In the classroom and through hands-on work outside it, you'll study the communication process and how it contributes to the development of information, human relationships and culture.
In addition to critical thinking courses, like research methodology and rhetorical theory, you'll be engaged in dynamic areas of study, such as interpersonal communication and journalism.
Many Communication Studies majors go on to highly regarded graduate programs at schools that include Boston College, Columbia University, Drexel University, Georgetown University and Virginia Tech.
Communication Studies can open the door to careers in broadcasting, digital media, marketing, public relations, publishing and social media.
We offer both a major and minor in Communication Studies.
Interning in the fast lane
Gabby Gery '17, a Communication Studies major, spent the summer of 2014 as an intern at Danville's Virginia International Raceway. Her off-the-track job entailed updating and monitoring the raceway's social media presence using Instagram, Pinterest, Twitter and Facebook.
When she was not working behind the scenes, Gery performed some interesting track tasks, most notably, dropping the green flag for a Maserati race. She also sat in the passenger's seat for a speedy Aston Martin qualifying lap.
For the summer of 2015, Gery is headed to Raleigh, N.C., to intern at Bolt PR, a large public relations agency.
"I have enjoyed my experiences so far and definitely want to pursue PR in the future," she said.
Firsthand experiences on campus
On Concept's Edge
Roanoke College's literary magazine is entirely student run. The staff selects submissions for print and handles layout and printer selection. On Concept's Edge is printed in the spring semester and is packed to the brim with good writing.
Roanoke College's much beloved weekly newspaper is known for its weird name and its insightful, hard-nosed approach to life on campus. Students handle everything at Brackety-Ack, from writing, photography and editing, to opinion polling, layout and web design.
The Roanoke Review
An annual national journal which publishes poetry, short fiction and non-fiction every spring. Established in 1967 by Henry Taylor, a past Roanoke College English professor and Pulitzer Prize winner, the Review is staffed by current students and Dr. Paul Hanstedt.
WRKE is the official radio station of Roanoke College. It is run by students out of its own office in the Colket Center. The station appeals to a variety of listeners around the campus. Approximately 20 new shows are on the air each week.
Students have had the opportunity to meet Pulitzer Prize winners, best-selling authors, eminent scholars and prominent journalists. Through direct exposure to these writers, students gain a greater understanding of the discipline and more confidence in their own writing.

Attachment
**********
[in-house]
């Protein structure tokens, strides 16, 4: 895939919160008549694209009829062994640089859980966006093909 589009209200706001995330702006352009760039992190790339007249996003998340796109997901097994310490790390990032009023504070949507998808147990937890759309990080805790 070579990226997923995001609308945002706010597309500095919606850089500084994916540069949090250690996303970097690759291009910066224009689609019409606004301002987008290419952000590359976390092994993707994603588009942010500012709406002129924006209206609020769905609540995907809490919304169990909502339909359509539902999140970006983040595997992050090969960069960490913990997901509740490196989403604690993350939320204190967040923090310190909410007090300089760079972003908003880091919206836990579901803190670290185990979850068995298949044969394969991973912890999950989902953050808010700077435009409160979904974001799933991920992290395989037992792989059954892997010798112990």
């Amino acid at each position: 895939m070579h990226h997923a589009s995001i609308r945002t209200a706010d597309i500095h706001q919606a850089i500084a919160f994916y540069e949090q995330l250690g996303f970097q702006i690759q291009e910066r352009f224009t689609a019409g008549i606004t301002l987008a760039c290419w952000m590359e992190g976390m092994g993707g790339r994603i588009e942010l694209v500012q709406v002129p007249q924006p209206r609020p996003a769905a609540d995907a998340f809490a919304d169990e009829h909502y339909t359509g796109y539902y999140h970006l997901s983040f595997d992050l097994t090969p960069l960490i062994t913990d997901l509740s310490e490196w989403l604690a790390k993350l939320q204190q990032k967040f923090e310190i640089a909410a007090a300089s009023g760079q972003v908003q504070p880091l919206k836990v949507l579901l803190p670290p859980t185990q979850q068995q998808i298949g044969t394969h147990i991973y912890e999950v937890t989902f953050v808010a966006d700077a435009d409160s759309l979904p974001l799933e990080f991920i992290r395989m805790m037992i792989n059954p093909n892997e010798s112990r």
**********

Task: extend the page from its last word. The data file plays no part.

Cambodia in their own words
Sample Course Offerings:
- COMM 220: Public Speaking
- COMM 301: Environmental Communication
- COMM 317: Professional Communication
View all courses
Our grads work at great organizations.
Joe Boucher ’87 | TV & Film Producer
Joe Boucher '87, producer of the hit shows "The Simpsons" and "King of the Hill", returned to Roanoke College's campus for Alumni Weekend in 2015, and spoke to students and professors about his time at Roanoke College, his time in Hollywood, Calif., and advice for work in entertainment.
"You have to have a dream and go for it," he said. "When you're young is the time to do it." Boucher realized that he had a story to tell as a senior at Roanoke, and he pursued his dream for years until it became reality. He started working in the mailroom of Hollywood's 20th Century Fox, and through hard work and creativity, he worked his way up to producing two major television shows.
Campus Experiences Lead Alumna to Top-100 PR Agency
Alumna Megan Semmelman Irvin, a Sociology major who concentrated in communications during her time at Roanoke, now works at The Hodges Partnership, a strategic communications firm in Richmond, Virginia that has been recognized as one of the top 100 public relations agencies in the country. Irvin says her communications professors and her time working as a student writer in the public relations office on campus inspired her to pursue a career in the communications field.
"I wouldn't have chosen this field without Roanoke," says Irvin. "I love that to get to spend my days writing, working with the media and being involved in community efforts that have a meaningful impact.